• “What is the first thing you are going to do?”
  • “Who will you talk to?”
  • “How can he or she help you?”

Like in a retrospective, this is where the specific tasks are defined and prepared for action.

It’s Like Driving a Car

When coaching someone, we are mostly looking at the future and the change we are going to make. However, from time to time we must look back to the past to understand what has happened and why we are in the current situation. It is like driving a car: We are mostly looking out the windshield at the traffic in front of us, but from time to time we also look in the rear mirror to know what is behind us.

There is no specific route you must follow when using the model of Karl Tomm. Personally, I find that most of the time I start as a detective, then become an anthropologist, then investigate as the future researcher, and finally ending as the captain. But on my way, I may jump back and forth when my intuition tells me to.

Asking powerful questions is a valuable tool you can use as a coach, and with practice, you can, in time, be fluent in this approach.

Are you interested in learning Systemic coaching in an Agile context?

Below is a list of our currently scheduled trainings. Read more about this program here.

Closing Comments

This blog post concludes our series about Systemic coaching in the context of Agile and Change Management. I hope you found value in reading it. Systemic coaching is a strong tool that can provide a huge impact on those who are experiencing it, so let me end this with a couple of important comments.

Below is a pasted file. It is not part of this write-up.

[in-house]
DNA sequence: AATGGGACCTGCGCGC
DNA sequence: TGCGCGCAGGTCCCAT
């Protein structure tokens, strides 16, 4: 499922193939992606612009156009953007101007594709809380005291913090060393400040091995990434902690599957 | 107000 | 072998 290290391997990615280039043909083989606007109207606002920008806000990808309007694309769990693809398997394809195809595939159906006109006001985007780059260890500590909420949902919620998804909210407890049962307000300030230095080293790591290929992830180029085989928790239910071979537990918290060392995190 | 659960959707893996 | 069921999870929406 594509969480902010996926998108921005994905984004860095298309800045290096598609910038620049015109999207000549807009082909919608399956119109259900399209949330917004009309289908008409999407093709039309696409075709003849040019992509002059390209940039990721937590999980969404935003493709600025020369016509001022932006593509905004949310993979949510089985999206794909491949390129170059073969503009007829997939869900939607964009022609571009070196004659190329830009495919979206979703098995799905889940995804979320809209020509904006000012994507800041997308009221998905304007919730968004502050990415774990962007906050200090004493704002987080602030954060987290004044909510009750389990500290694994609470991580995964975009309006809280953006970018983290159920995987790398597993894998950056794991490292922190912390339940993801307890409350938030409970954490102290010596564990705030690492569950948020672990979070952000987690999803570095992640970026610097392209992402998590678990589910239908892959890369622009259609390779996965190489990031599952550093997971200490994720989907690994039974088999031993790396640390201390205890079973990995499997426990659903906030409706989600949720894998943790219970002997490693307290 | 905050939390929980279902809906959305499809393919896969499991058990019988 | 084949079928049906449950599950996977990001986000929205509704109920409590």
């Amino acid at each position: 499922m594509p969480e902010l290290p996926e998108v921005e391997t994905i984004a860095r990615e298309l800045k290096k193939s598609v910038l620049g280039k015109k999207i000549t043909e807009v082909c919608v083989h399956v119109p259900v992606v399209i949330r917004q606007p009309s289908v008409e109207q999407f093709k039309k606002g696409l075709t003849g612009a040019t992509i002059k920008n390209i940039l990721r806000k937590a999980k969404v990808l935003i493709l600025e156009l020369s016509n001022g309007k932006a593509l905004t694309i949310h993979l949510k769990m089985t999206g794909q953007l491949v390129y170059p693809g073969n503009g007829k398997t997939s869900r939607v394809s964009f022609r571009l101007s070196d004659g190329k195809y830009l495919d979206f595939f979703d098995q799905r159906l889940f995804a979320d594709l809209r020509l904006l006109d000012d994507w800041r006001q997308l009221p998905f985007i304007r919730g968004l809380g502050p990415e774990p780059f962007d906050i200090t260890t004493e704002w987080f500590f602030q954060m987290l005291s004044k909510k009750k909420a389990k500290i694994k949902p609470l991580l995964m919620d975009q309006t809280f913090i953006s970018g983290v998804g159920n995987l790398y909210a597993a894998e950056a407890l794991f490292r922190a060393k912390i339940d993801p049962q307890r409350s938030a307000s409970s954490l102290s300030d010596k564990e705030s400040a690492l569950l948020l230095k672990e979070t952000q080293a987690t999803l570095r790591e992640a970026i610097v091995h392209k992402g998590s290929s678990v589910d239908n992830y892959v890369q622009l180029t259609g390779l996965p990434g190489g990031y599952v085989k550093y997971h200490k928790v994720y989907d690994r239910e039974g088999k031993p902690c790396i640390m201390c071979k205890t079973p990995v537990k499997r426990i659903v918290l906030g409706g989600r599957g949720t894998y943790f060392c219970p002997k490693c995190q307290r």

First of all, you obviously do not become a full blown Systemic coach by reading a couple of blog posts on the internet. It requires proper education and a lot of practice. There are many coaching schools who are providing this education. The techniques described in this series are also being taught in our Agile Coaching Professional training with ICAgile certification. I suggest you choose what is best for you, but if Agile coaching is your focus, I will of course recommend our program (you can see a list of currently scheduled trainings above).

Secondly, Systemic coaching is for well functioning human beings who want to make a change in their way of acting. It is not therapy so do not fall into the trap of becoming a pocket psychologist. You might experience people who come to you for coaching, but what they really need is therapy. Unless you are a trained psychologist or therapist, you should stay away from experimenting with such human beings as there is a risk of you providing more damage than help. Let them know that you are not the one to help them – maybe even guide them in finding proper professionals that can help instead of you.

Thirdly, do not coach without permission. Over time, you will most likely experience a change in how you talk and act when people come to you seeking to address matters, and that is fine. But do not roll out the full coaching toolbox unless you collectively have agreed on coaching. You can always offer your coaching capabilities but sometimes people just need advice.

And finally, coaching is not the answer to everything. There are situations where coaching is appropriate and there are situations where coaching is not. For example if you are to provide feedback about undesired behaviour or under-performance – and even worse – if you have to lay off people, then coaching is an absolute no-go. Trying to provide coaching in such situations you risk becoming a manipulator rather than a coach. Let’s avoid that.

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The four question types of Karl Tomm

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Your Strategy for Asking Powerful Questions

Asking the right questions is a challenging task, especially when you do not want to impose your own opinion on the person or team you are coaching. In this fifth and final blog post about Systemic coaching we will explore the four question types of Karl Tomm.